Clowning around is taken very seriously by Shrine clowns.
More than 50 people with giant red noses and shoes 16 inches long joked around at the annual International Shrine Clown Association conference on Saturday, hosted by the Al Bedoo Shriners.
Clowns, some from as far away as Mexico and Canada, were judged in character on their appearance, makeup and skits. But the main reason they came together was to support children.
Shrine clowns have a mission to raise money for Shrine Hospitals for Children, which provide free care to disabled and burned kids.
Floyd Creekmore "Creeky," the oldest clown, said working to help children is their philanthropy -- it's what comes naturally to him and other Shrine clowns.
"Our hospitals do great things for a lot of people," Creekmore said. "And we ask for nothing in return. It gives me a great deal of pleasure."
Creekmore said he has been a clown his whole life -- all 95 years of it. He has been a Shrine clown since 1982 and was recently inducted into the Guinness Book of World Records as the oldest working clown.
He was honored for the induction at Saturday's banquet dinner.
"I may be the oldest, but clowning keeps me young," he said. "And I'll be doing it just as long as I can."
"I joined mainly because of my nephew," Creekmore said. "He was born with a birth defect. And he'll never be rid of it, but he has received the best care -- the care of Shriner's hospital. After I saw the care he was receiving, I knew I wanted to be a part of that. That kind of tells the story."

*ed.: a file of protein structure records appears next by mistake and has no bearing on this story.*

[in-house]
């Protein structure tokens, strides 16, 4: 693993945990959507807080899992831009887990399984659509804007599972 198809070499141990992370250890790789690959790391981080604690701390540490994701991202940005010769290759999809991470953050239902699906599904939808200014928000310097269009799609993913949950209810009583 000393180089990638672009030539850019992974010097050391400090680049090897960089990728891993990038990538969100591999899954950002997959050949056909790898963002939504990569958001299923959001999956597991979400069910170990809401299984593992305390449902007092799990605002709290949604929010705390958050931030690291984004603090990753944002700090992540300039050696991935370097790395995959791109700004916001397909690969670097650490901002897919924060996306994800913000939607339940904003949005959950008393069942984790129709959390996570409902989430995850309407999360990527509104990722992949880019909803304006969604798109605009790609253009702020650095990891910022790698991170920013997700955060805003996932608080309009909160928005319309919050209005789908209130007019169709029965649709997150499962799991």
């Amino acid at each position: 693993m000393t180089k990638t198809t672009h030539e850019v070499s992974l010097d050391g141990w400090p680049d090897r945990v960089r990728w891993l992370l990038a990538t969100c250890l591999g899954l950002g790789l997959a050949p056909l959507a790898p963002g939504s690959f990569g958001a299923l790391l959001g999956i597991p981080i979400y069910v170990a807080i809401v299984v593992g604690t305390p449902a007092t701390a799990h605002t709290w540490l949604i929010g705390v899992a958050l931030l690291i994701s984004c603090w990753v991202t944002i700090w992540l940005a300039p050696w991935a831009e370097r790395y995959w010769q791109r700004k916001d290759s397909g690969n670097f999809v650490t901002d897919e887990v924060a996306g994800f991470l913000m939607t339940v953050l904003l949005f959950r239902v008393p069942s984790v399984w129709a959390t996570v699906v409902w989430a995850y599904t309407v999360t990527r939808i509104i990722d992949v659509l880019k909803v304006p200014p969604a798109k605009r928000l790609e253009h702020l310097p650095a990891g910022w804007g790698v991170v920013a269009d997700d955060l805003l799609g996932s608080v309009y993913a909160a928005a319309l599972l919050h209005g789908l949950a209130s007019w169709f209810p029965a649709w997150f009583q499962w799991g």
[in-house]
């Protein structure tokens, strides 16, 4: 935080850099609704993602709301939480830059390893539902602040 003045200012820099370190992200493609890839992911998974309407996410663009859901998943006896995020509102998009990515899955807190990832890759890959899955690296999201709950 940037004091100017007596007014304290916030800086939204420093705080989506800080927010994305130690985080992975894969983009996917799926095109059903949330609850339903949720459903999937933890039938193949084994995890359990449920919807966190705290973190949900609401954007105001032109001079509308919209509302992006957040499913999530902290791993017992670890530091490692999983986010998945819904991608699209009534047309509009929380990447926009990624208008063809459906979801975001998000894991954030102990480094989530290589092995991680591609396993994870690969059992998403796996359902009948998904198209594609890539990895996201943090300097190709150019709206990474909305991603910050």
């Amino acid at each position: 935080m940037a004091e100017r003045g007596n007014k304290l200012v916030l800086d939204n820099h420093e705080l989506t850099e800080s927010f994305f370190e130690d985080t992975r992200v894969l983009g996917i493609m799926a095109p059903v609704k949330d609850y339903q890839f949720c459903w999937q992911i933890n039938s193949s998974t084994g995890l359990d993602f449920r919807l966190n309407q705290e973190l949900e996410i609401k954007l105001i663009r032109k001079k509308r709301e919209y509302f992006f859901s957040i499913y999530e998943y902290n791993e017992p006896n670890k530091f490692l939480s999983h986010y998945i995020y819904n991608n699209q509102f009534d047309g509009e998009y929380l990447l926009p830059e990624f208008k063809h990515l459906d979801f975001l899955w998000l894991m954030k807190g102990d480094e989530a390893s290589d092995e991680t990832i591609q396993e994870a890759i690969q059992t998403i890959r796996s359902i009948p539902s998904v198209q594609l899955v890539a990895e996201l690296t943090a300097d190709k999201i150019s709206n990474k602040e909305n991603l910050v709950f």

Rob Orednick "Matches," 25, joined Shriners and became a clown last year. His name was chosen because he is also a volunteer firefighter for Park City Fire Department.
"We are the future," he said. "Without guys my age, there won't be any Shriners left."
And for children like Whittney Seibert, 18, the work Shriners do make all the difference.
Seibert was diagnosed with cerebral palsy when she was 1½ years old. She was unable to talk, sit up, crawl or walk. She had her first leg brace when she was 20 months.
Now Seibert is 17, and two surgeries and numerous visits later she can wiggle her toes and walk heel-to-toe. Even more, she plays on her high school's varsity basketball team in Columbus.
Back when she was a toddler, her parents took her to a Shriners circus. Shriner clown Leonard Fitchner, of Laurel, noticed her brace and suggested Shriners Hospital to them.
"It wasn't just the financial factor for us. It was more important than that," Herman Siebert, Whittney's father, said. "It was the moral support and family support, and having the absolute best care. That was most important to us. And for us."
Herman since has become a Shriner himself. And a clown. He goes by "Lucky."
"I'm not sure how lucky I am, but I must be pretty lucky for having my daughter," he said. "I think I've won her heart, and I know she's won mine."